F1 underwent a significant transformation last year, transitioning to cars with a ground-effect foundation that are incredibly rigid to maximize downforce. This alteration resulted in an unexpected phenomenon known as ‘porpoising’ in many cars where drivers experience intense bouncing on the straights.
In addition to the well-documented bouncing effect, the reduced ride heights have accentuated the discomfort drivers face. This is primarily due to more forces being exerted on the drivers’ backs.
Lando Norris of McLaren has let it be known that driving last year’s McLaren vehicle resulted in unyielding agony. As a result, Norris has had to work more diligently with his team and trainer to address his back issues. “I have to stretch morning and evening, before every session. If I don’t then I always struggle a lot more with my back,” Norris commented. He went on to add, “It got to a pretty bad point last year, every day I was struggling with sleep and everything… just in constant pain.”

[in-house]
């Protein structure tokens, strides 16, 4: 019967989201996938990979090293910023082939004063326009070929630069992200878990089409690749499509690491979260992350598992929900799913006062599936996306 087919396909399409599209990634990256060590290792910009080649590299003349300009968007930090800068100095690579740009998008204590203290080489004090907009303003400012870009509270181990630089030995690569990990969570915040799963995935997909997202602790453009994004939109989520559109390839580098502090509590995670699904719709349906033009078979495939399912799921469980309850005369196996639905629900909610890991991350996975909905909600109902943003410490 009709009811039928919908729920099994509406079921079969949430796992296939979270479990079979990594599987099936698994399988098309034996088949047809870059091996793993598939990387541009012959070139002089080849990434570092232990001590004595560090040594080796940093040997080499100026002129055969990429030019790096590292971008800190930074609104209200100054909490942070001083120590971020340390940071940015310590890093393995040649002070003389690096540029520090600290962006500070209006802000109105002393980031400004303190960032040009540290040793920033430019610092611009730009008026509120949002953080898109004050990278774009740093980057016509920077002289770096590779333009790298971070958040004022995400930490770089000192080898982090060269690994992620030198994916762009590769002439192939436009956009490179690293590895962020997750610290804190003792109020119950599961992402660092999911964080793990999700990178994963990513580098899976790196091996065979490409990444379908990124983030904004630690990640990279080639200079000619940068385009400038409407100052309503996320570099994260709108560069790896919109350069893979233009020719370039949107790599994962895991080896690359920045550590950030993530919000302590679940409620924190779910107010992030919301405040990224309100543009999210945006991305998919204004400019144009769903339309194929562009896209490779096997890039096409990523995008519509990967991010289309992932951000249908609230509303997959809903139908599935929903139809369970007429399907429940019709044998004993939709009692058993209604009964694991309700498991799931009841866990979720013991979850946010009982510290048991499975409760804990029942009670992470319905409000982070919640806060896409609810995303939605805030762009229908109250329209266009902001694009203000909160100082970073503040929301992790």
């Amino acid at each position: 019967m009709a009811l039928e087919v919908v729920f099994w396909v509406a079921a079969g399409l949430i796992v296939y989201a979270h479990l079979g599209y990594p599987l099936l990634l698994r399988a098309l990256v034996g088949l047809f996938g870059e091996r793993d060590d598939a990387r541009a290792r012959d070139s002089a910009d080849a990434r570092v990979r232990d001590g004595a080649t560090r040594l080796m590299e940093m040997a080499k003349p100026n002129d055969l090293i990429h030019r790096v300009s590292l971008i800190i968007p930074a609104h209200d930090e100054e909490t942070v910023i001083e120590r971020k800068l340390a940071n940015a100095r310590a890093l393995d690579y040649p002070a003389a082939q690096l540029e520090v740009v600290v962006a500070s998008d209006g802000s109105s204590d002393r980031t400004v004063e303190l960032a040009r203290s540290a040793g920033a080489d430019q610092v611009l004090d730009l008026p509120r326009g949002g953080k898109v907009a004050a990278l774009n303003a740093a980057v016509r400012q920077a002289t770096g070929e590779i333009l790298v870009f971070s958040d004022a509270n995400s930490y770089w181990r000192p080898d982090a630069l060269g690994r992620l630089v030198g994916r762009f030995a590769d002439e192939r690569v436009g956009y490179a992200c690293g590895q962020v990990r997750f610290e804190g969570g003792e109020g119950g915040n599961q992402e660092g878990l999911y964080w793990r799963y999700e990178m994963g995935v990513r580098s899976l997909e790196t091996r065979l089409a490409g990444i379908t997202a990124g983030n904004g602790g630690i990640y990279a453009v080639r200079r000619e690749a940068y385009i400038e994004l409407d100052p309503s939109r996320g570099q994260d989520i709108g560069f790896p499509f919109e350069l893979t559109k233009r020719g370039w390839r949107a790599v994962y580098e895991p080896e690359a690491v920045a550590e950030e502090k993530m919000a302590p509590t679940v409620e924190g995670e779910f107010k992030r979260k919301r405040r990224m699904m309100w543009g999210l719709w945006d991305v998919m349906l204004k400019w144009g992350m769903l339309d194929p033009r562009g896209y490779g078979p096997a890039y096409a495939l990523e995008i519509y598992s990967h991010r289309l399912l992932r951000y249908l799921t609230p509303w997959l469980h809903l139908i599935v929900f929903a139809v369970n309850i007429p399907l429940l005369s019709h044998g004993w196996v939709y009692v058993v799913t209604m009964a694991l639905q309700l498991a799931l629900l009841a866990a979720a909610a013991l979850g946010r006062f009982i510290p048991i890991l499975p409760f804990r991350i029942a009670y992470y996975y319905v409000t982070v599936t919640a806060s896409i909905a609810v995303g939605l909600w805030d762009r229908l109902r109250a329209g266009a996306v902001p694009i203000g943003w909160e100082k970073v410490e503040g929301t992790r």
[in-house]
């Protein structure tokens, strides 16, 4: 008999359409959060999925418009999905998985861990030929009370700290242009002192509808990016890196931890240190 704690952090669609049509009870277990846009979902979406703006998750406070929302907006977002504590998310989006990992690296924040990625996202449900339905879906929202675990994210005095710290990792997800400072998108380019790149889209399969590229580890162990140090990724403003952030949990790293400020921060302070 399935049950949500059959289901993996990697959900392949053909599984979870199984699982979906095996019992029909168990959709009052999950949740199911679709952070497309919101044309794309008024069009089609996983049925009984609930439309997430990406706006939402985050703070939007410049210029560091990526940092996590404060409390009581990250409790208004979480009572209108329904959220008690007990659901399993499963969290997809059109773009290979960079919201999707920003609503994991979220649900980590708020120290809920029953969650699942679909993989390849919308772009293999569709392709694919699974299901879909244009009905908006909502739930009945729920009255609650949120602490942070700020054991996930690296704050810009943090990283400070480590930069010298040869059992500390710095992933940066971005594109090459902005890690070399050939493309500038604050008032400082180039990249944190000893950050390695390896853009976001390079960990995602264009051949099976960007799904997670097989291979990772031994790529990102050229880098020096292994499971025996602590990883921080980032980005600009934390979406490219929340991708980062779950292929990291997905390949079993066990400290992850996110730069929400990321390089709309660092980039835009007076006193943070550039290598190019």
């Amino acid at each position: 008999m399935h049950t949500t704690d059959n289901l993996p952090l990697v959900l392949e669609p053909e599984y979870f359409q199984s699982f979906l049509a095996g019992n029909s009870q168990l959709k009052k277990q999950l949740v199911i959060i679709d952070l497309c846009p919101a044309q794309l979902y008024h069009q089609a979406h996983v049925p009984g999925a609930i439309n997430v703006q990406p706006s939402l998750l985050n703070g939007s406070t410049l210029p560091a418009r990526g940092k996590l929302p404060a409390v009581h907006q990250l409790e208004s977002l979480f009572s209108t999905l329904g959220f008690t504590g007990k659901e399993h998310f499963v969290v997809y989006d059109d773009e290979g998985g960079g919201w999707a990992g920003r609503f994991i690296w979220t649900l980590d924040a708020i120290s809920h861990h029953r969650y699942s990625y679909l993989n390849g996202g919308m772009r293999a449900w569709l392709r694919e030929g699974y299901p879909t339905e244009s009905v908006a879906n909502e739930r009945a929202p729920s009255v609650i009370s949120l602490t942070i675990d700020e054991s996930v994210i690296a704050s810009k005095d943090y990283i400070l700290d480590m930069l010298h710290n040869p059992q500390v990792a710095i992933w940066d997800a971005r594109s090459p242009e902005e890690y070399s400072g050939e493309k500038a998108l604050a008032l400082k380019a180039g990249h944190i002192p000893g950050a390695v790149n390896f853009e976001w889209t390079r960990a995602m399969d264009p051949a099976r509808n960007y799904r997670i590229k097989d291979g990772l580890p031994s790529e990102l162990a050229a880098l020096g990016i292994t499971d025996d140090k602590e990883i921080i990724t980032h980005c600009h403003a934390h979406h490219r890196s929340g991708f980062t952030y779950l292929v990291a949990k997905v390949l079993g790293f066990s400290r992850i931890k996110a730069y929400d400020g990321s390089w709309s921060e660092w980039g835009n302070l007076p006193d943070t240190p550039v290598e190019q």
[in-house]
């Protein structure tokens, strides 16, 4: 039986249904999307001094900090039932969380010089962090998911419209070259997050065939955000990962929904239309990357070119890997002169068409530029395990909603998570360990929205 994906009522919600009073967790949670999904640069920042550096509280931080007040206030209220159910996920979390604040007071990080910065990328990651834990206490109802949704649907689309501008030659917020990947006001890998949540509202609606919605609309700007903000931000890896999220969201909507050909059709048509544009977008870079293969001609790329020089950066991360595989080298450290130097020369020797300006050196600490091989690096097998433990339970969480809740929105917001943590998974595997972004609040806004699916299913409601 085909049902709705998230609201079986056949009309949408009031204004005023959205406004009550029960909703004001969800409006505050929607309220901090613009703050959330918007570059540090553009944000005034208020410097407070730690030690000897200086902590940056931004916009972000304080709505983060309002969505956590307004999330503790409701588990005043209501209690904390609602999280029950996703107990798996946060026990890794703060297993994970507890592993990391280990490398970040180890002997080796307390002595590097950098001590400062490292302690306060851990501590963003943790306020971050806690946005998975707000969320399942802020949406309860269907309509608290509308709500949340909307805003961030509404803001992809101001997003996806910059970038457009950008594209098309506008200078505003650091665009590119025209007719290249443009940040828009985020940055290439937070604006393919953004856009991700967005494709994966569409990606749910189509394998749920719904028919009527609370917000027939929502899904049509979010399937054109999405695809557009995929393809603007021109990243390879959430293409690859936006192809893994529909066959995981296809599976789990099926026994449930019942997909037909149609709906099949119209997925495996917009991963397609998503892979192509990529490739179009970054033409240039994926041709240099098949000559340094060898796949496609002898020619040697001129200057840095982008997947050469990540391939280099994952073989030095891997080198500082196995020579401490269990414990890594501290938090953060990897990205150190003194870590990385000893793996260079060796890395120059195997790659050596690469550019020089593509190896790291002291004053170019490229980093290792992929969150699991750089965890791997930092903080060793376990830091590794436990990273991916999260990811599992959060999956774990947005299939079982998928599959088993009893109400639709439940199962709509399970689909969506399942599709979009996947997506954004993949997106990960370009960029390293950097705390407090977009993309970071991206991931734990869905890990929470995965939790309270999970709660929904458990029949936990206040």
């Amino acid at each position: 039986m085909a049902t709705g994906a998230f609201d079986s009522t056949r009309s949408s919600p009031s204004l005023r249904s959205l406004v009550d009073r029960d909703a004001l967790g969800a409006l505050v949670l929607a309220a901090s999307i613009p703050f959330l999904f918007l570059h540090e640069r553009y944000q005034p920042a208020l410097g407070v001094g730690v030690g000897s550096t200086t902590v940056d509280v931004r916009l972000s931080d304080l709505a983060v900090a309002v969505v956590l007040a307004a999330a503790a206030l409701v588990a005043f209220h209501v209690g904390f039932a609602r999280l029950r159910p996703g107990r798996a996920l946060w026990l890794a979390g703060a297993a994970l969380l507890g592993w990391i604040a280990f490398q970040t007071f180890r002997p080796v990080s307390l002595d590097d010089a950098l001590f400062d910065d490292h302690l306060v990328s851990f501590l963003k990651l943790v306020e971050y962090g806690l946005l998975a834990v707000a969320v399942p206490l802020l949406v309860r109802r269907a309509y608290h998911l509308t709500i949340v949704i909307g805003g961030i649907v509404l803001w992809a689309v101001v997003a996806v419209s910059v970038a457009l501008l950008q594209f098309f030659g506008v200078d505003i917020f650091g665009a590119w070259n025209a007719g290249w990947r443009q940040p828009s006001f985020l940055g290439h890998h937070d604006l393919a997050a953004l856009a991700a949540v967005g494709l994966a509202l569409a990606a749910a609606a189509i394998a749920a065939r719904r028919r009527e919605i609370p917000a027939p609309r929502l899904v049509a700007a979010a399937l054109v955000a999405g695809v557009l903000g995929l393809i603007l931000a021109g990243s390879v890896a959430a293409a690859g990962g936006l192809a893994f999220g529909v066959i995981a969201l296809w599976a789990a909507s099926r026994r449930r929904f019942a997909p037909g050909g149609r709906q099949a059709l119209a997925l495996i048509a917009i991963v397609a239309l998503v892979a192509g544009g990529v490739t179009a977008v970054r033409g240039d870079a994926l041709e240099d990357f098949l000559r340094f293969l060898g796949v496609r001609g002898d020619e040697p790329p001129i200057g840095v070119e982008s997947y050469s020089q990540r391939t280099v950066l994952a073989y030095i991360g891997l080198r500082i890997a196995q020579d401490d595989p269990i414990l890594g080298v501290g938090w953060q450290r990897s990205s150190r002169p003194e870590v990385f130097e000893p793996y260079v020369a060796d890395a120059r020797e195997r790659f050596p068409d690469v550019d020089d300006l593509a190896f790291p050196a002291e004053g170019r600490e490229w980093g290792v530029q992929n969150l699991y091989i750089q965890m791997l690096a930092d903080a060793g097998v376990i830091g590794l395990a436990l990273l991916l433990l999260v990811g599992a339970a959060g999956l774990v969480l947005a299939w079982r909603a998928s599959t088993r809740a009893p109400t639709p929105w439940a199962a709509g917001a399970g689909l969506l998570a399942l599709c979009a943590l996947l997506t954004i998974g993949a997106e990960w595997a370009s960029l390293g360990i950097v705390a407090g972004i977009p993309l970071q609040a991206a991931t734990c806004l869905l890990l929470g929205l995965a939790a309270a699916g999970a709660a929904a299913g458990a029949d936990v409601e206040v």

Golfing, track walks, and other daily activities and sports have also been curtailed due to Norris’ persistent discomfort. “I’m limiting a lot more things. I’m playing a lot less golf just because of my back, doing more physio,” Norris admitted.
Andrea Stella, the Team Boss, acknowledged that the issue is still under scrutiny, describing it as a “work in progress”. He conceded that while the team is doing all it can to adjust the seating position, there’s only so much they can do. “From our side, there’s quite a lot of variables that we can play with, but we need to know exactly where we have to put our focus,” added Stella.
Increasing fitness levels, stretching more frequently, and creating a few new seats have all contributed to Norris’ improved situation this year. Despite his newfound position, his passion for certain sports, especially golf, has been dented. “I mean, I would love to play more golf as well! And even with cycling and running my back hurts, so I still can’t do everything I would want to do,” he added lightly.
Stella ended by expressing hope that, through Norris’ ongoing work and adaptation to his lifestyle, his condition might gradually improve on its own.